unasked questions (2) cultural evolution

Tue, 24 May 1994 01:24:50 EDT

as "progress" in cultural change. Yet it is possible to argue about what
features of a culture conduce to making one society technically more dynamic
than another of the same general geographical area at the same time, that
is, by synchronic comparison, or the same society diachronically.

It is just as idle to deny that technical innovation has occurred as it
is to assert that "Progress" has occurred. The material wellbeing of the
statistically average human being appears to have reached a maximum around
1400. While it is the case that in some societies in some regions the local
culture fosters belief in ongoing Progress, elsewhere the percentage of
the population impoverished by local standards or actually starving is
at a record high; and this fact is also contributory to the sense of
Progress elsewhere. Progress is, that is to say, an ideologically laden
word whose compelling power must be explained.

The material wellbeing of the population of the US itself reached its
maximum in the period 1967-1973; most analyses show it currently declining,
with no end in sight. Some of those writing for mass consumption, eg, Lester
Thurow, Head To Head, Mickey Kaus, The End Of Equality, agree that it is
now perfectly possible for the US economy to expand and advance technically
to the advantage of only one fifth of the population. Another fifth would
show no change in the material standard of living. The bottom three fifths
would continue to suffer deterioration. The technical sophistication required
for employment, even in the bottom three fifths, might continue, nevertheless,
to increase. If so, this would not be the first time in human history that
the enhanced consciousness of the minority emerged pari passu with the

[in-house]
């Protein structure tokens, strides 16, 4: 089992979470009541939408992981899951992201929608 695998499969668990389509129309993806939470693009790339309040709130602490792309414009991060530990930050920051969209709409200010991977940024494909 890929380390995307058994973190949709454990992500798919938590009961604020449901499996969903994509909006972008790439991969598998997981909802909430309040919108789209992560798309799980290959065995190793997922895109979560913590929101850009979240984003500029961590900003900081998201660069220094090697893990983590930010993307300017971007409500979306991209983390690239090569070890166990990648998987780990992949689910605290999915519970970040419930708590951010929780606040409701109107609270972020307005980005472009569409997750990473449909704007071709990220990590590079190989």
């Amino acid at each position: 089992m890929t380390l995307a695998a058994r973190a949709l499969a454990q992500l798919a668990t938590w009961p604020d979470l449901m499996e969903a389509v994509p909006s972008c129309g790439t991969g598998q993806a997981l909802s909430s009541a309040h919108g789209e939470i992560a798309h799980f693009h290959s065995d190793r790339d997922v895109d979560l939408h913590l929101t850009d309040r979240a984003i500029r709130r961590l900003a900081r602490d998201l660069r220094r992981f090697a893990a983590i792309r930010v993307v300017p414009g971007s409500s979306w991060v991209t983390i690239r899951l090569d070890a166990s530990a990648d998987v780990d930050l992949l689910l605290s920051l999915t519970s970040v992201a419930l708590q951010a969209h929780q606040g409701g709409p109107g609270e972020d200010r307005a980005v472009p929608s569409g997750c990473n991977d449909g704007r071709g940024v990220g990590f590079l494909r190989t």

immiseration of the majority or at least the largest sector of the population.
In a famous sentence in The German Ideology, Marx said, "Mankind develops
within the framework of its own contradictions," meaning precisely that.

The ultimate in mutilation of human beings is of course human sacrifice.
Imagine a Mexico colonized in 1992; what would the religious policy of the
readers of this post, if any, be? And what kind of religious practices would
we expect, had the Aztecs and their successors nearly another five centuries
of development? Worse. Where some Europeans, in fictively constituting
themselves as The West, which Thingie having been misrepresented as in
continuous development since Classical Antiiquity (which the Europeans
in question forcibly annexed to their Past at the expense of Islam, whose
sense of Pasthood also embrases the selfsame Classical Antiquity whence
Muslims derived the veiling of women and the bathhouse), came to regard
it as part and parcel of religous Progress that human sacrifice should
have got sublimated into animal sacrifice, then into symbolism and iconography,
the admittedly incomplete archeological evidence seems to show that, in
this aspect of cultural change, Mesoamerica followed the bigger-is-better
principle. Which, in turn, for the Aztecs, at least, was conducive to their
political expansion (Conrad and Demarest, Religion and Empire, 1984). Had
Mesoamerica developed an ideology of Progress, the increase in human sacrifice,
rather than the sublimation of it, might have been included. (Which is not
to say that Christianity has foregone the emotional zinger represented by
the Crucifixion qua human sacrifice: To this day, Catholics affect to believe
in the Real Presence as in the Sacrificial character of the Mass; and even
Fundamentalist Protestants, when Saved, are "Washed in the Blood of the

In parallel fashion, monotheism is in the self-styled West part and parcel
of religious Progress. India, however, tended to the proliferation of deities.
Any conjectural Indian variant of the ideology of Progress would include this
feature as indigenously Indian, and specifically Hindu (If the BJP comes to
power, this is no joke.).

The point here is that there is no clearcut connection between the version
of the supernatural, with its associated ideological realm, which happened
to be lying around at the time of the critical technical breakthroughs of
the European Renaissance and subsequently became embedded in the "capitalist
mode of production," and the technological innovations in question. Society
ideologically reconstructs the past in keeping with the principle of
"facticity is teleology." (Or, as the tree has grown, so must the twig have
been bent.)

Just flashed on this. Is there anyone out there sick enough to imagine a
Mesoamerican feminism?

Daniel A. Foss
<who is confused tonight>